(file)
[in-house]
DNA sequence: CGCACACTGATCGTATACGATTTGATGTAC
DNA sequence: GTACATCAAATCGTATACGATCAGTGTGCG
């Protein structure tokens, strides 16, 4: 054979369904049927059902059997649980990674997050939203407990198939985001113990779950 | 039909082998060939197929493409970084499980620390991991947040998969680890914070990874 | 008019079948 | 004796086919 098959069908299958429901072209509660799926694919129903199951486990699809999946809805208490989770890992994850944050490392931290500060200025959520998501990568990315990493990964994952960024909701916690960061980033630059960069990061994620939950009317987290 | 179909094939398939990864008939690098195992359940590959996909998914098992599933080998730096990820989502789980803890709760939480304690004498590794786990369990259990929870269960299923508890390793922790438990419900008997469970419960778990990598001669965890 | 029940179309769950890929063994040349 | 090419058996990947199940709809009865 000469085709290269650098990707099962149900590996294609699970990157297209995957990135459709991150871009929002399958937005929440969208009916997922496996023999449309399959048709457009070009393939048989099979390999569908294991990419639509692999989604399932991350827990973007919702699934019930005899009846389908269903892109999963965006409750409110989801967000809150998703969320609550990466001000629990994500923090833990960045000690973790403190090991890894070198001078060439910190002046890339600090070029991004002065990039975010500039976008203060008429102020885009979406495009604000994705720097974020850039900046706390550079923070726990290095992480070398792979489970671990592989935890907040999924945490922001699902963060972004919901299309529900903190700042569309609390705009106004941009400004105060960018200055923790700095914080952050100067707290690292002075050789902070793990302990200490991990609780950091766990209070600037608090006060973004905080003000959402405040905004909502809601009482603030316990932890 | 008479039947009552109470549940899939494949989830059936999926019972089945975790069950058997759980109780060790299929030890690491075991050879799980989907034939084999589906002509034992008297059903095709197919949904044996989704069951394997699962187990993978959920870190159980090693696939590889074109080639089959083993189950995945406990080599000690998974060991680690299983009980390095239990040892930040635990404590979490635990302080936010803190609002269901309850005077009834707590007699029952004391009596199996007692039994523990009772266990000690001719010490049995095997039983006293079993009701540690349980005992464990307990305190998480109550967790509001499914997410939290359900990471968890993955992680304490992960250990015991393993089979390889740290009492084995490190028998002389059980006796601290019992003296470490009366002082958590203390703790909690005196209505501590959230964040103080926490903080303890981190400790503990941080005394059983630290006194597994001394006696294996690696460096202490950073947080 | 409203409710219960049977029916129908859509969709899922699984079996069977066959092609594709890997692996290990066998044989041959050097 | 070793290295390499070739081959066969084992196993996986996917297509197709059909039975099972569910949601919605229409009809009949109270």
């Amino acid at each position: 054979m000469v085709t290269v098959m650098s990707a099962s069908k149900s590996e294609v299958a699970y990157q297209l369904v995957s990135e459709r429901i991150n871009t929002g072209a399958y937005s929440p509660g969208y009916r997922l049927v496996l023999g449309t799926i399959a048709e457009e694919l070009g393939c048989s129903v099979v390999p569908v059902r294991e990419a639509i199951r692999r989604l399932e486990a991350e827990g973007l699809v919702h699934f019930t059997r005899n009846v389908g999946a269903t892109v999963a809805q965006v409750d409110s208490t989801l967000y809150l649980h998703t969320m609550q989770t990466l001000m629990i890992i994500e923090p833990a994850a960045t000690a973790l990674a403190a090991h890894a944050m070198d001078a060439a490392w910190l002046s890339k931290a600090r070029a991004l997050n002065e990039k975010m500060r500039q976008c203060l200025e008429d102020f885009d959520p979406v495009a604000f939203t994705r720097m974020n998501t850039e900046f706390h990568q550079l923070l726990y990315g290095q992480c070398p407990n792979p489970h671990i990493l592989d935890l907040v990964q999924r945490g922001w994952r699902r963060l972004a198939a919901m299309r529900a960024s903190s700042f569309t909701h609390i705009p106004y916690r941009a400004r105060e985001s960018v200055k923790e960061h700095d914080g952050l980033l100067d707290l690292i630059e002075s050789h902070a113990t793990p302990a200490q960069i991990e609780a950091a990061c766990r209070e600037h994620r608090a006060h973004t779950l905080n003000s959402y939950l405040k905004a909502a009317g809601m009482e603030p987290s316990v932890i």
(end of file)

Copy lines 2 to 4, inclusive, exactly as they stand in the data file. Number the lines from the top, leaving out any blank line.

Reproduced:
DNA sequence: CGCACACTGATCGTATACGATTTGATGTAC
DNA sequence: GTACATCAAATCGTATACGATCAGTGTGCG
């Protein structure tokens, strides 16, 4: 054979369904049927059902059997649980990674997050939203407990198939985001113990779950 | 039909082998060939197929493409970084499980620390991991947040998969680890914070990874 | 008019079948 | 004796086919 098959069908299958429901072209509660799926694919129903199951486990699809999946809805208490989770890992994850944050490392931290500060200025959520998501990568990315990493990964994952960024909701916690960061980033630059960069990061994620939950009317987290 | 179909094939398939990864008939690098195992359940590959996909998914098992599933080998730096990820989502789980803890709760939480304690004498590794786990369990259990929870269960299923508890390793922790438990419900008997469970419960778990990598001669965890 | 029940179309769950890929063994040349 | 090419058996990947199940709809009865 000469085709290269650098990707099962149900590996294609699970990157297209995957990135459709991150871009929002399958937005929440969208009916997922496996023999449309399959048709457009070009393939048989099979390999569908294991990419639509692999989604399932991350827990973007919702699934019930005899009846389908269903892109999963965006409750409110989801967000809150998703969320609550990466001000629990994500923090833990960045000690973790403190090991890894070198001078060439910190002046890339600090070029991004002065990039975010500039976008203060008429102020885009979406495009604000994705720097974020850039900046706390550079923070726990290095992480070398792979489970671990592989935890907040999924945490922001699902963060972004919901299309529900903190700042569309609390705009106004941009400004105060960018200055923790700095914080952050100067707290690292002075050789902070793990302990200490991990609780950091766990209070600037608090006060973004905080003000959402405040905004909502809601009482603030316990932890 | 008479039947009552109470549940899939494949989830059936999926019972089945975790069950058997759980109780060790299929030890690491075991050879799980989907034939084999589906002509034992008297059903095709197919949904044996989704069951394997699962187990993978959920870190159980090693696939590889074109080639089959083993189950995945406990080599000690998974060991680690299983009980390095239990040892930040635990404590979490635990302080936010803190609002269901309850005077009834707590007699029952004391009596199996007692039994523990009772266990000690001719010490049995095997039983006293079993009701540690349980005992464990307990305190998480109550967790509001499914997410939290359900990471968890993955992680304490992960250990015991393993089979390889740290009492084995490190028998002389059980006796601290019992003296470490009366002082958590203390703790909690005196209505501590959230964040103080926490903080303890981190400790503990941080005394059983630290006194597994001394006696294996690696460096202490950073947080 | 409203409710219960049977029916129908859509969709899922699984079996069977066959092609594709890997692996290990066998044989041959050097 | 070793290295390499070739081959066969084992196993996986996917297509197709059909039975099972569910949601919605229409009809009949109270």